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Speaker at Pharmaceutics and Novel Drug Delivery Systems 2023 - John K Maesaka
NYU Long Island School of Medicine, United States
Title : New approach to hyponatremia yields high prevalence and identification of natriuretic protein that causes renal salt wasting (RSW) and new syndrome of RSW in alzheimer’s disease


The approach to hyponatremia is in a state of flux, especially in differentiating the syndrome of inappropriate secretion of antidiuretic hormone (SIADH) from cerebral-renal salt wasting (RSW) because of diametrically opposite therapeutic goals of water-restricting in SIADH and administering saline in RSW. We differentiated SIADH from RSW by utilizing an algorithm based on fractional excretion (FE) of urate and failure of isotonic saline infusions to dilute the urine or correct the hyponatremia in SIADH as compared to excretion of dilute urines and correction of hyponatremia in RSW. We also identified the natriuretic factor we previously demonstrated in neurosurgical patients with RSW and in Alzheimer’s disease (AD).

Results: Of 62 hyponatremic patients, (A) 17 patients (27%) had SIADH, 11 were nonresponsive to isotonic saline, and 5 normalized a previously high FEurate after correction of hyponatremia; (B) 19 patients (31%) had a reset osmostat based on normal FEurates and spontaneously excreted dilute urines; (C) 24 patients (38%) had RSW, 21 had no clinical evidence of cerebral disease, 19 had saline-induced dilute urines; 2, 10 required D5W to prevent rapid increases in serum sodium to prevent osmotic demyelination, 11 had persistently increased FEurate after correction of hyponatremia. (D) 1 patient had Addison disease with a low FEurate and (E) 1 patient (1.6%) had hyponatremia due to hydrochlorothiazide. We identified haptoglobin-related protein without signal peptide (HPRWSP), the first potent inhibitor of proximal tubule sodium transport, as the natriuretic factor in a patient with RSW and in AD.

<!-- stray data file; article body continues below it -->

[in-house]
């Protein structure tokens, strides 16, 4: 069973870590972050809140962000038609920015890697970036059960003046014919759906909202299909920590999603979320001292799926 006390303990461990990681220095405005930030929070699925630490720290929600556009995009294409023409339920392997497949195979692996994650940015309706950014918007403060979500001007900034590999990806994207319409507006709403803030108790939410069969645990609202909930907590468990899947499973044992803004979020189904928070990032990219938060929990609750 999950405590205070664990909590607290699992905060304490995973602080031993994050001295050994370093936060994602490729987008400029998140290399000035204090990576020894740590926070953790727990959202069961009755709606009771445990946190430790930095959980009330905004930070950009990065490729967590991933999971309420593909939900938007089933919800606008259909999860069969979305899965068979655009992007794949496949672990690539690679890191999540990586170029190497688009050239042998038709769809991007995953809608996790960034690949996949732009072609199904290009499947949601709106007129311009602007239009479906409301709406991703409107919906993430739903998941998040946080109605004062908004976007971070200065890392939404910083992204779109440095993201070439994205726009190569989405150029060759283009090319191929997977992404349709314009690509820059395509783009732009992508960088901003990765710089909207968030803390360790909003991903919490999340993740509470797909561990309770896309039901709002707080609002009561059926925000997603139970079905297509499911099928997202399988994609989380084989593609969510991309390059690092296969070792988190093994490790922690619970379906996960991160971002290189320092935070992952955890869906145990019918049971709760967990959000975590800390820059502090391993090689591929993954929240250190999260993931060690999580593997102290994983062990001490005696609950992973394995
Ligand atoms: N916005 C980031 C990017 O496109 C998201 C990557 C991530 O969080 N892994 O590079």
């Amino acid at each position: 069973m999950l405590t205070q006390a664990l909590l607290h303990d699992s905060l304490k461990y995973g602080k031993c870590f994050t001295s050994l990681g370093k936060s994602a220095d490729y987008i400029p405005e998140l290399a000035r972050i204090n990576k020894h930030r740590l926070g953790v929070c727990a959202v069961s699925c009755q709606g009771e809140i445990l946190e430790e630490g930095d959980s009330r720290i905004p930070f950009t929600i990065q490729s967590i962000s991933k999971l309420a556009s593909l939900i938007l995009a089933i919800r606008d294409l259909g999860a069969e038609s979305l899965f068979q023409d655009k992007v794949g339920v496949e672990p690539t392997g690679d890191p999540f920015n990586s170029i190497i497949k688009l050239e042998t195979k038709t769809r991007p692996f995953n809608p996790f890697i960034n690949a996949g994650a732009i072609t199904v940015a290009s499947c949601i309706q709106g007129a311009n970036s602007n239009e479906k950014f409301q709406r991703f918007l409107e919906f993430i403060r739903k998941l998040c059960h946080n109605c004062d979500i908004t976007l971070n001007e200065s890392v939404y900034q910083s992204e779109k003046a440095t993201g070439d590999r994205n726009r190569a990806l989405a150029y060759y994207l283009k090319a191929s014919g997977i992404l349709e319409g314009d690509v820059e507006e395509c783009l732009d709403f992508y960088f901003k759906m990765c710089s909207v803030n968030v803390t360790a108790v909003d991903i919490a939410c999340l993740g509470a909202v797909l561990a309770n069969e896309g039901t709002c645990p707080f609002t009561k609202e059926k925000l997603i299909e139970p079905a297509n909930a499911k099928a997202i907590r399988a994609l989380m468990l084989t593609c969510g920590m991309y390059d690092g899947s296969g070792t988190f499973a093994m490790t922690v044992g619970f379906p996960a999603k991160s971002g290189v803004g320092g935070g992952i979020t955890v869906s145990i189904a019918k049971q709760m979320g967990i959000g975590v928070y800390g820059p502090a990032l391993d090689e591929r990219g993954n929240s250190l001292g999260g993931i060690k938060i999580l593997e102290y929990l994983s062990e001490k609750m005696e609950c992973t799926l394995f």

Conclusions: RSW is much more common than is perceived with 21 of the 24 patients with RSW lacking evidence of cerebral disease, supporting our proposal to change cerebral salt wasting to RSW.   HPRWSP can serve as a biomarker for RSW to simplify the diagnosis of RSW on first encounter, direct proper therapy, improve clinical outcomes and identify a new syndrome of RSW in AD.  HPRWSP will more effectively treat congestive heart failure when combined with a distal diuretic.


John Maesaka is presently professor of medicine at the NYU Long Island School of Medicine and Chief Emeritus of the Division of Nephrology and Hypertension at the NYU Langone Hospital Long Island.  He was born in Hawaii, received a BA degree from Harvard University, an MD degree from the Boston University School of Medicine and trained at Barnes Jewish Hospital at Washington University in St. Louis and the Mount Sinai Hospital and Medical School in New York.  He also spent 5 years exclusively in the physiology laboratory at Mount Sinai Medical Center, which prepared him well for his future research endeavors.  He has spent many years studying hyponatremic conditions, especially renal salt wasting and identifying the protein that causes it.